A plaque and foundation stone from the original Princes Alice Memorial Hospital in Eastbourne have been returned to their original site.
The plaque commemorating the extension to the hospital in Carew Road in 1888 and a foundation stone – laid by Prince Edward in 1931 – had been abandoned when the hospital was demolished some years ago and were in a derelict state at the back of the DGH close to the laundry.
They were spotted by Eastbourne residents Fred and Veronica Stoner and after an appeal by the Herald and historians Nicholas Howell and Richard Crooks were removed today (Wednesday) and returned to the original Princess Alice Hospital site, which is now the Hawthorns Retirement Village
They were removed by Mac Hobbs from Hobbs Recovery Services and his staff.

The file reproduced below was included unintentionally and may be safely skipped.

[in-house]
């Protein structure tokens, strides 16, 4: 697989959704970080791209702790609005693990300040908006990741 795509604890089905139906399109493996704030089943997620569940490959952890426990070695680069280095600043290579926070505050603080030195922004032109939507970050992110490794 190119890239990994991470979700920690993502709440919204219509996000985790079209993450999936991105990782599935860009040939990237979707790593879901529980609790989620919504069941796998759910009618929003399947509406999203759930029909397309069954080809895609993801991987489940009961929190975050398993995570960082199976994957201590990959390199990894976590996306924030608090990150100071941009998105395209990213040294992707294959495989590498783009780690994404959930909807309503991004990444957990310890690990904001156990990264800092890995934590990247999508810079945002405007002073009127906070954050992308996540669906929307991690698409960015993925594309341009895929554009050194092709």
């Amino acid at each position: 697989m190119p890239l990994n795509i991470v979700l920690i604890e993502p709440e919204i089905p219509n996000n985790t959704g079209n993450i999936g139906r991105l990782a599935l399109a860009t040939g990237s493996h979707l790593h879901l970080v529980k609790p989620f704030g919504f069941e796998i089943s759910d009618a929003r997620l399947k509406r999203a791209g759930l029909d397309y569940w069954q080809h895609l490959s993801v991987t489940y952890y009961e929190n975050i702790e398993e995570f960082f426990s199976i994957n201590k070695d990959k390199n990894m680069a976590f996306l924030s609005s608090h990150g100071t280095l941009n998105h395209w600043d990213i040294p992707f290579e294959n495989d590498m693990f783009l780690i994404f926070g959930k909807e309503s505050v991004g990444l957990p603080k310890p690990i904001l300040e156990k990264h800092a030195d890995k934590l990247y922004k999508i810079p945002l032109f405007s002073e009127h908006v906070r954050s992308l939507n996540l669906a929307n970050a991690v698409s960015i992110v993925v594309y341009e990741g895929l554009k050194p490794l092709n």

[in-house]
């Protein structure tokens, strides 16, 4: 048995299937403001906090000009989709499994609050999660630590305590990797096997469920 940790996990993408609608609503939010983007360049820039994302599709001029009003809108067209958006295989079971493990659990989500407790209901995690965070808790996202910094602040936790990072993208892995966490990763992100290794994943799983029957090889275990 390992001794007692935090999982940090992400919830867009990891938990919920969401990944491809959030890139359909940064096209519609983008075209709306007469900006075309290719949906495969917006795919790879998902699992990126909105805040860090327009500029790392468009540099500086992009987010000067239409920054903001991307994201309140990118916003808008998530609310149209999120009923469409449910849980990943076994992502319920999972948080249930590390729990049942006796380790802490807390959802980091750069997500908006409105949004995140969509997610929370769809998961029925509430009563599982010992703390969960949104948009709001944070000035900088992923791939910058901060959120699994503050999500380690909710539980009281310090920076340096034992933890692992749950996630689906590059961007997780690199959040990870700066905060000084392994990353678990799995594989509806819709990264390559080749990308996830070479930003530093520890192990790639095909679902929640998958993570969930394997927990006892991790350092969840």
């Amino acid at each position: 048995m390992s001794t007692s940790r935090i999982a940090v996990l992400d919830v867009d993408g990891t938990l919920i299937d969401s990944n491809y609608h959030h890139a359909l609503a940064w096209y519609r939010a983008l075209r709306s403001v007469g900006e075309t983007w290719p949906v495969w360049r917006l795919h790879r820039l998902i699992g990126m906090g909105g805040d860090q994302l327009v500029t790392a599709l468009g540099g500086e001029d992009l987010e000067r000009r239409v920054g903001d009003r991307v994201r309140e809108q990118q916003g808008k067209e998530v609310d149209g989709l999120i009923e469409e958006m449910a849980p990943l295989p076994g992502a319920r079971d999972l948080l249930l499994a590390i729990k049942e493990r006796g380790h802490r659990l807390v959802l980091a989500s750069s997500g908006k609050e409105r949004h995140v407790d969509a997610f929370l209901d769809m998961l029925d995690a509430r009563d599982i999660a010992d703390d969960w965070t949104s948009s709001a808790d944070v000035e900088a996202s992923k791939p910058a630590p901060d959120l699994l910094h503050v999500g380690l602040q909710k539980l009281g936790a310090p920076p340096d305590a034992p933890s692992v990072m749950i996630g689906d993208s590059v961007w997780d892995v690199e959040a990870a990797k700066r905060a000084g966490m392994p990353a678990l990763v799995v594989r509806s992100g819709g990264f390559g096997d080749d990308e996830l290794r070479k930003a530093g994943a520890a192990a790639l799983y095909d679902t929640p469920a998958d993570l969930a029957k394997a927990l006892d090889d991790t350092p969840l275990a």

Mac Hobbs said he had been delighted to help when he read that the plaque and foundation needed to be moved.
The original 12 bed Princess Alice Memorial Hospital was opened in 1883, four years after the death of Princess Alice after she spent some of her last months in Eastbourne.
The hospital was primarily funded through a public appeal and was designed in a cottage style by architect Mr T C Cutler. Before becoming part of the National Health Service in 1948, the Princess Alice Memorial Hospital was a general voluntary hospital and was therefore funded by subscriptions and local taxes.
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